No words can do justice to the greatest guest picture of the day ever. It comes from my Newcastle correspondent Fiona who is in the Netherlands and it is a view that just can not be surpassed.
It was cloudless and chilly when we got up but the sun warmed things up and Mrs Tootlepedal was soon out in the garden trimming hedges for all she was worth.
I went to look for butterflies. They too were up and about early in the day.
A painted lady posed for me on the buddleia.
As the forecast was good, my plan was to go cycling but after I had waited for the temperature to get into double figures and then joined Mrs Tootlepedal in the hedge trimming frenzy, it was later than I had planned before I got under way.
As it was a Saturday, I set off south down the main road, letting gravity and a mildly helpful wind speed me through the first fifteen miles in an hour. I nearly managed to keep that speed up for thirty miles but after that, things slowed down.
My first stop was for the level crossing on the way to Rockcliffe. I was not the only cyclist held up.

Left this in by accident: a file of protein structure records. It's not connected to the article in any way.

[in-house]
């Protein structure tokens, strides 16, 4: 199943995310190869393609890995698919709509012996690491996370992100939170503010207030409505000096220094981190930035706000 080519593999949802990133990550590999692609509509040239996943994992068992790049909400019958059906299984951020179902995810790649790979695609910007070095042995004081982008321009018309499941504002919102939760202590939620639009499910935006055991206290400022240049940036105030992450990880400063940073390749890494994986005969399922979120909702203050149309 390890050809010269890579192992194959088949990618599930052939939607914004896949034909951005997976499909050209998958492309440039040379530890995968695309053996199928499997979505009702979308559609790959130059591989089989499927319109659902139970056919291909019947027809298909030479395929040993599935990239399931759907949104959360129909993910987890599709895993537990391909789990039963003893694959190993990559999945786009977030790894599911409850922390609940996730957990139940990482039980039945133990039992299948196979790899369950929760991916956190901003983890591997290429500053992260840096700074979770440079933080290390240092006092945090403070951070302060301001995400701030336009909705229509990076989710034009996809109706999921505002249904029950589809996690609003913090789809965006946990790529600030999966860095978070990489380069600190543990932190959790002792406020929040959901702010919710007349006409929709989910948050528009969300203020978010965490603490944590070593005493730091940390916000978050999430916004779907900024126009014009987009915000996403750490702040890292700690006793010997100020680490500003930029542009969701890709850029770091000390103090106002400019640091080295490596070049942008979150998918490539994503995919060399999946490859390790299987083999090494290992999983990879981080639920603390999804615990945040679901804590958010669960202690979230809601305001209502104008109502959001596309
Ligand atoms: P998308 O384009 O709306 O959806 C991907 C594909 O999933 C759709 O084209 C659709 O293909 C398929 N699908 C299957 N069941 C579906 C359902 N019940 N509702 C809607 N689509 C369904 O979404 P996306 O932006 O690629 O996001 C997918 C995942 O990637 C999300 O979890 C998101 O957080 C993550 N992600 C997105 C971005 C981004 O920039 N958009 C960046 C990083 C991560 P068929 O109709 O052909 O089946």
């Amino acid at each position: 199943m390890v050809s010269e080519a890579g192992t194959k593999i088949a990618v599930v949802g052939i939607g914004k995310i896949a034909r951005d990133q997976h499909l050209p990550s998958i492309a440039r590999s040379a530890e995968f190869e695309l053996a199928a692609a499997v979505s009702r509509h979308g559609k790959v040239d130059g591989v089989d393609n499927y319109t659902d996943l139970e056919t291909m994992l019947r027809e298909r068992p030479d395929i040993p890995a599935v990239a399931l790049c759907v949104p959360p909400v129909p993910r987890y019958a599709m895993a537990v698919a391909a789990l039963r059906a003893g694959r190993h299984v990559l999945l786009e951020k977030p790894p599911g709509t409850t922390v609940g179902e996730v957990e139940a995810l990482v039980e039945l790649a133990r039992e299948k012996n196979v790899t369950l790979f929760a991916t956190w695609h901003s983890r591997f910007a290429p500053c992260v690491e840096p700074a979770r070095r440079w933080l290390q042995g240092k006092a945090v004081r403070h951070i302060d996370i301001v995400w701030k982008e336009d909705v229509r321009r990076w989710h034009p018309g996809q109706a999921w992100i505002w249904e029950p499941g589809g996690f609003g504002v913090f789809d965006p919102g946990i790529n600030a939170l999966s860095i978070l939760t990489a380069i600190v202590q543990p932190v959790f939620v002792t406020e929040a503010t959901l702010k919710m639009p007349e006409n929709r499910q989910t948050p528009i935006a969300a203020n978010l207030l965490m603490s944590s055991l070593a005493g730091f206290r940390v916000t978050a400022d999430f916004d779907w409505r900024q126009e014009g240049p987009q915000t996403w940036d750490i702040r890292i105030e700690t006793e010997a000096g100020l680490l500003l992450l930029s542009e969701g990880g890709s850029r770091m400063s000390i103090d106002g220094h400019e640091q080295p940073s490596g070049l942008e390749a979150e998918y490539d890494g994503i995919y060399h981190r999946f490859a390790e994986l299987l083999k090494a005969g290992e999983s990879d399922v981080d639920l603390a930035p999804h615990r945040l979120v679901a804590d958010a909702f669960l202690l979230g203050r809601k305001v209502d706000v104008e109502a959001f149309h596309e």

The fellows on the far side were cycling from Penrith to Dumfries, a distance of 61 miles by the national Cycle Route 7 and their intention was to go back to Penrith tomorrow, a very pleasant way to spend a holiday weekend.
I went round the Carlisle by-pass and found myself on the south side of the Solway, riding along the flat ground between the sea and the Lake District Hills.
My target was to go round the vast radio station at Anthorn….
…which is on a promontory with the River Whampool’s estuary on one side…
..and the Solway itself, looking towards the Nith estuary on the Scottish side.
The road is extremely flat but a noticeable wind made the going quite hard until I had rounded the tip of the promontory and was heading back towards Carlisle.
Once I had got to Bowness on Solway, I stopped for a snack on a handy bench beneath this helpful road sign.
Although the sign is part of the tourist business surrounding Hadrian’s Wall (an early effort to keep the English out of Scotland), it does make the point of how far the Roman influence stretched from the seat of government.
As I cycled on, I could look straight across the Solway to the Scottish shore and it was good to see some water between the land on both sides.
The tide wasn’t fully in though and there were a great number of birds on the shore. It would have been good to have had the time and the camera and lenses to look at them more closely.
The long black line of birds on the picture below…
…turned out to be oyster catchers, hundreds of them…
…and the indistinct white blob in the foreground looks like an egret to me.
The zoom lens on the Lumix could see more birds on the Scottish side and some rough water in between.